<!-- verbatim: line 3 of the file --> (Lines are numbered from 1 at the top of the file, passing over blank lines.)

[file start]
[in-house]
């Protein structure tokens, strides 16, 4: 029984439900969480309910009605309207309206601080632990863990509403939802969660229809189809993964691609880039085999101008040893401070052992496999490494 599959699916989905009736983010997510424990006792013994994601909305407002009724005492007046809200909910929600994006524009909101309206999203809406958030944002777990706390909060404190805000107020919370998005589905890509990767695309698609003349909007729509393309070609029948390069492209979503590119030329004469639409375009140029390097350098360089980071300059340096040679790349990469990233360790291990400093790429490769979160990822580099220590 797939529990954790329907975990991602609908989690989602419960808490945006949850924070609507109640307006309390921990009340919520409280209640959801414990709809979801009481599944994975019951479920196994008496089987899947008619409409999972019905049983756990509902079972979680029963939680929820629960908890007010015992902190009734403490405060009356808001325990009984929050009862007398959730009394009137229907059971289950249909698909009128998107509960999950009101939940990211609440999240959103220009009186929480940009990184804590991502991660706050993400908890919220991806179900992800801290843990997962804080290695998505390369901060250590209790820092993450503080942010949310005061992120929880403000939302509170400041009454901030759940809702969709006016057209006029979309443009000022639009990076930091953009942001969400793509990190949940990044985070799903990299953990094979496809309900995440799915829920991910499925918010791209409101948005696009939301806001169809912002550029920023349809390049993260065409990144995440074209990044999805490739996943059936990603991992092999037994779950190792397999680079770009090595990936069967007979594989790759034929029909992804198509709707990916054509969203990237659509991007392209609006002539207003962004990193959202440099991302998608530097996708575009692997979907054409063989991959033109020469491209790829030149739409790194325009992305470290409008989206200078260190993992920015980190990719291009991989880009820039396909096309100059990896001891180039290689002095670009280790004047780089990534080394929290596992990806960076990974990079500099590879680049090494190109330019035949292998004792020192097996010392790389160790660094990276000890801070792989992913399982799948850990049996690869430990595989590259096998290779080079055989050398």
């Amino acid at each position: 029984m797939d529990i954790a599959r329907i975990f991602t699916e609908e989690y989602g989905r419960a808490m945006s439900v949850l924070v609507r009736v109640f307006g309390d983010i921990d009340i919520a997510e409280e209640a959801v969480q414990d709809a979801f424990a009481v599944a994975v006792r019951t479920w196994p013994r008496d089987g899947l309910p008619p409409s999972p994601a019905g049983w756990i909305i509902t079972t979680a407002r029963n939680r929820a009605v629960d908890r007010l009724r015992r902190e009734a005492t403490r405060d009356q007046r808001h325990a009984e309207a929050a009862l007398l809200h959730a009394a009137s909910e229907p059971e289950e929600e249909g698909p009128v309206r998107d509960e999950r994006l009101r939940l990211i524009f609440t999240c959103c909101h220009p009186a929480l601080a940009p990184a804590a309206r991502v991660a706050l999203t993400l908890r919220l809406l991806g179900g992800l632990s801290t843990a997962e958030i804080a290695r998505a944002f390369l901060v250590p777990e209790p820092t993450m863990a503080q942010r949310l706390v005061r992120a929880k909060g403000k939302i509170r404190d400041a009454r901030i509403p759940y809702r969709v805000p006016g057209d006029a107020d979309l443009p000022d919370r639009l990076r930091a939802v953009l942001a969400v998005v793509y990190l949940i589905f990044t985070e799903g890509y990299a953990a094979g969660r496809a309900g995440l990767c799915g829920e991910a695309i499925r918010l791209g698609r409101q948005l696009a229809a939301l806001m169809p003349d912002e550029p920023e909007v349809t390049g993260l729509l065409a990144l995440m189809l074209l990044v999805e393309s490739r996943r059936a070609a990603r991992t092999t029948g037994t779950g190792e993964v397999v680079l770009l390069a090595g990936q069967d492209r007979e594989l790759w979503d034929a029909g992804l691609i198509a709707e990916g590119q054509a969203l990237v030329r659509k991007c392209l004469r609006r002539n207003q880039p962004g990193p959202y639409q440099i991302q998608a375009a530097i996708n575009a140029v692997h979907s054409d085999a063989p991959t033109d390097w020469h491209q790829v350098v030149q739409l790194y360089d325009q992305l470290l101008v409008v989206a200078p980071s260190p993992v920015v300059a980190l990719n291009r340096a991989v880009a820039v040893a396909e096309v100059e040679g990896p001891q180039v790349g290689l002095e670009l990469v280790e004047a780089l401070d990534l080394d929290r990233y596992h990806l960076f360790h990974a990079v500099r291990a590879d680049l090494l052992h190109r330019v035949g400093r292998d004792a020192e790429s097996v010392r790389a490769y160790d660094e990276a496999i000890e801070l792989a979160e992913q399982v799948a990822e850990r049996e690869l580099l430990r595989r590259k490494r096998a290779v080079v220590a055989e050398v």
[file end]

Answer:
């Amino acid at each position: 029984m797939d529990i954790a599959r329907i975990f991602t699916e609908e989690y989602g989905r419960a808490m945006s439900v949850l924070v609507r009736v109640f307006g309390d983010i921990d009340i919520a997510e409280e209640a959801v969480q414990d709809a979801f424990a009481v599944a994975v006792r019951t479920w196994p013994r008496d089987g899947l309910p008619p409409s999972p994601a019905g049983w756990i909305i509902t079972t979680a407002r029963n939680r929820a009605v629960d908890r007010l009724r015992r902190e009734a005492t403490r405060d009356q007046r808001h325990a009984e309207a929050a009862l007398l809200h959730a009394a009137s909910e229907p059971e289950e929600e249909g698909p009128v309206r998107d509960e999950r994006l009101r939940l990211i524009f609440t999240c959103c909101h220009p009186a929480l601080a940009p990184a804590a309206r991502v991660a706050l999203t993400l908890r919220l809406l991806g179900g992800l632990s801290t843990a997962e958030i804080a290695r998505a944002f390369l901060v250590p777990e209790p820092t993450m863990a503080q942010r949310l706390v005061r992120a929880k909060g403000k939302i509170r404190d400041a009454r901030i509403p759940y809702r969709v805000p006016g057209d006029a107020d979309l443009p000022d919370r639009l990076r930091a939802v953009l942001a969400v998005v793509y990190l949940i589905f990044t985070e799903g890509y990299a953990a094979g969660r496809a309900g995440l990767c799915g829920e991910a695309i499925r918010l791209g698609r409101q948005l696009a229809a939301l806001m169809p003349d912002e550029p920023e909007v349809t390049g993260l729509l065409a990144l995440m189809l074209l990044v999805e393309s490739r996943r059936a070609a990603r991992t092999t029948g037994t779950g190792e993964v397999v680079l770009l390069a090595g990936q069967d492209r007979e594989l790759w979503d034929a029909g992804l691609i198509a709707e990916g590119q054509a969203l990237v030329r659509k991007c392209l004469r609006r002539n207003q880039p962004g990193p959202y639409q440099i991302q998608a375009a530097i996708n575009a140029v692997h979907s054409d085999a063989p991959t033109d390097w020469h491209q790829v350098v030149q739409l790194y360089d325009q992305l470290l101008v409008v989206a200078p980071s260190p993992v920015v300059a980190l990719n291009r340096a991989v880009a820039v040893a396909e096309v100059e040679g990896p001891q180039v790349g290689l002095e670009l990469v280790e004047a780089l401070d990534l080394d929290r990233y596992h990806l960076f360790h990974a990079v500099r291990a590879d680049l090494l052992h190109r330019v035949g400093r292998d004792a020192e790429s097996v010392r790389a490769y160790d660094e990276a496999i000890e801070l792989a979160e992913q399982v799948a990822e850990r049996e690869l580099l430990r595989r590259k490494r096998a290779v080079v220590a055989e050398v």